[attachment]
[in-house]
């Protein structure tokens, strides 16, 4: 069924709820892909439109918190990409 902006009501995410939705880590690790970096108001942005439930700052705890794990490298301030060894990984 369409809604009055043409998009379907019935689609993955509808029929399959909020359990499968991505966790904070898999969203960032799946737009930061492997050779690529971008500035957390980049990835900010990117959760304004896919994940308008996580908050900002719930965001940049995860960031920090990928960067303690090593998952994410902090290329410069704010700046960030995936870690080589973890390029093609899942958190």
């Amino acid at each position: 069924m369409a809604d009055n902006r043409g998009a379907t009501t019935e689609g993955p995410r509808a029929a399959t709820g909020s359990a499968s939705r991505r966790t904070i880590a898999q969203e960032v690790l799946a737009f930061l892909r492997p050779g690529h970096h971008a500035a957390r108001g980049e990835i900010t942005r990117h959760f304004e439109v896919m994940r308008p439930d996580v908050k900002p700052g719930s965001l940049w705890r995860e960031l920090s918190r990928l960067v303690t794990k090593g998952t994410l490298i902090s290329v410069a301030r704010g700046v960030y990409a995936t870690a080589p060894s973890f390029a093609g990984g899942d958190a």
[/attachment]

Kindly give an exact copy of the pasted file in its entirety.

[in-house]
């Protein structure tokens, strides 16, 4: 069924709820892909439109918190990409 902006009501995410939705880590690790970096108001942005439930700052705890794990490298301030060894990984 369409809604009055043409998009379907019935689609993955509808029929399959909020359990499968991505966790904070898999969203960032799946737009930061492997050779690529971008500035957390980049990835900010990117959760304004896919994940308008996580908050900002719930965001940049995860960031920090990928960067303690090593998952994410902090290329410069704010700046960030995936870690080589973890390029093609899942958190």
């Amino acid at each position: 069924m369409a809604d009055n902006r043409g998009a379907t009501t019935e689609g993955p995410r509808a029929a399959t709820g909020s359990a499968s939705r991505r966790t904070i880590a898999q969203e960032v690790l799946a737009f930061l892909r492997p050779g690529h970096h971008a500035a957390r108001g980049e990835i900010t942005r990117h959760f304004e439109v896919m994940r308008p439930d996580v908050k900002p700052g719930s965001l940049w705890r995860e960031l920090s918190r990928l960067v303690t794990k090593g998952t994410l490298i902090s290329v410069a301030r704010g700046v960030y990409a995936t870690a080589p060894s973890f390029a093609g990984g899942d958190a």